Abel Aguilar, 3, stacked as many toy animals as he could on a small wooden boat, smiling as his animal tower grew taller and taller. Some toddlers beside him painted art projects with their hands and others popped out of cardboard boxes with astronaut helmets.
This wasn’t a day at preschool or activities hour at daycare. Instead, kids gathered with their parents Wednesday at Bigboxplay in Valencia, a first-of-its-kind play system that engages children in creative and physical play and learning, with cardboard boxes as the foundation of their activities.
The company, with its first store located at the Westfield Valencia Town Center mall in February, was founded by Pete Moffett, a grandfather of six. He and CEO Jonathan Rubin, who runs the store, shared the same vision: Get kids off of digital devices and on to physical play.
“We wanted a centerpiece of an imagination center where we could get kids off devices and get them back to using their brains again,” said Rubin. “Parents kept telling us that their children were missing out on their childhood.”
As their goal was solidifying, Moffett was already working on a life-sized, highly durable and modular set of cardboard boxes that can be arranged in multiple ways for children to use in play activities.
“Whether their imagination calls for a castle, rocket ship or fort, children can rearrange Bigboxplay over and over again to their liking via our patent-pending bolt and grommet system,” the company website reads.
Rubin believed the project would only sell online, sending packets of the self-setup boxes all around the world, rather than open a store. But when the opportunity came, he envisioned a series of opportunities.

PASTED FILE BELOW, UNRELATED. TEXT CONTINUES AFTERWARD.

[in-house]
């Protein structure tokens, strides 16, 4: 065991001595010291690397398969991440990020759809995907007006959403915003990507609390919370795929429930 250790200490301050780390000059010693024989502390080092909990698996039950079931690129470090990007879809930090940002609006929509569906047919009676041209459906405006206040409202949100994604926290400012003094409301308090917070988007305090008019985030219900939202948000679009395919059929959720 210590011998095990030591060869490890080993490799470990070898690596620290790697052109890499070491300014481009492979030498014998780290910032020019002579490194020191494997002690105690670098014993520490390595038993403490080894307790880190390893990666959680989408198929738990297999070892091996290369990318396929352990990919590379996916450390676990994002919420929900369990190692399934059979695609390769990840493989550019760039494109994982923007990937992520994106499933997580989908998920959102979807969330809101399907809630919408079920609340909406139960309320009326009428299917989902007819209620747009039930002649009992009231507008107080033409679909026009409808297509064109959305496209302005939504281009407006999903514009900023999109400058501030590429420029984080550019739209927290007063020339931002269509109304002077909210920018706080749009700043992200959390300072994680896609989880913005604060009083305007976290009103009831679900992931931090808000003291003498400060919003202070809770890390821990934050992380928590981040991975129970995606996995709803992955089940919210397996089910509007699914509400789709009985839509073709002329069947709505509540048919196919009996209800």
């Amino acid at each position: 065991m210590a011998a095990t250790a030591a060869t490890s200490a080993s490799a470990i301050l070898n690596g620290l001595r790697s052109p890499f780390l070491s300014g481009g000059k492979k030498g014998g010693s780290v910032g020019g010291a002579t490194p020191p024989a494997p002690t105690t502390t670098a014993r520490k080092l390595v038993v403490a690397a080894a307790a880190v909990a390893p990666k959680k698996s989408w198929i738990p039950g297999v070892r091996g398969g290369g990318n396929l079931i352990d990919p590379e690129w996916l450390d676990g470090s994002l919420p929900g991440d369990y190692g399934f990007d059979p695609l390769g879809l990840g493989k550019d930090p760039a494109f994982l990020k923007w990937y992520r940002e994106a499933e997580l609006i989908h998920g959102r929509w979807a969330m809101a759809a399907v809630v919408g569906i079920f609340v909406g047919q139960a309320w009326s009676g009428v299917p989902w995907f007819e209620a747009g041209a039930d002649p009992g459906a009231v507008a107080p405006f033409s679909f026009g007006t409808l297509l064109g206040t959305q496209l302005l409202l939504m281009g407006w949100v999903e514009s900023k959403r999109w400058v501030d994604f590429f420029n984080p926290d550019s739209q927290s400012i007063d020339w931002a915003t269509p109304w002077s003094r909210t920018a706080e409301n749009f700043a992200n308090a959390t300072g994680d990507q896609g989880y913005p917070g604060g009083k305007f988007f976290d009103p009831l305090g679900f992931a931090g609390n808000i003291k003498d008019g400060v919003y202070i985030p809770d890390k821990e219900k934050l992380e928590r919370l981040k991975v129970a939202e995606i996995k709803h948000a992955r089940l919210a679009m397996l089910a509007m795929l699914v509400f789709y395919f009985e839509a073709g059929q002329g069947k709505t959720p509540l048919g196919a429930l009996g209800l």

Six months into the store opening and Bigboxplay offers a series of activities, including $5 for free play, and $10 art and music classes and wellness workshops. Children with special needs can also participate as the store offers special sensory play sessions. The store also holds birthday parties and Fantasy Fridays, where kids can dress up and indulge in reading time.
While activities at Bigboxplay have some education-based elements, network coordinator Charrise Cuevas said, “A lot of the learning happens just with hands-on play.” With a bulk of the children participating at the age before entering preschool, she added that “right now is just about having a good time, getting messy and exploring together. If we have a meltdown that’s OK.”
On Wednesday, the store held its first Parent and Me class, which offers playtime for children and even offers an opportunity for parents from around the area to meet.
“Sometimes people are so secluded and just text someone,” said Cuevas. “It was nice to see not only the kids play but see the parents start conversations with each other.”
Rubin added that talking is almost a forgotten art in today’s society and Bigboxplay can offer that space for children growing up in a digital-first world.
And Aguilar’s mother, Jessica, couldn’t agree more. She added that while looking for a place where her children could feel free to interact with others, she found Bigboxplay. “I like the imagination place. It’s structured enough but still free for the kids to get out and do what they want to do at this age.”
It’s been a successful six months for Bigboxplay, including “Big Box Adventure,” a five-episode television show that airs on BabyFirst TV, but Rubin has hope for more.
“The perfect future for me would look like: opening more stores, bring back creativity and imagination, making the arts available at affordable prices and helping underprivileged communities and schools.”
To learn more, visit Bigboxplay.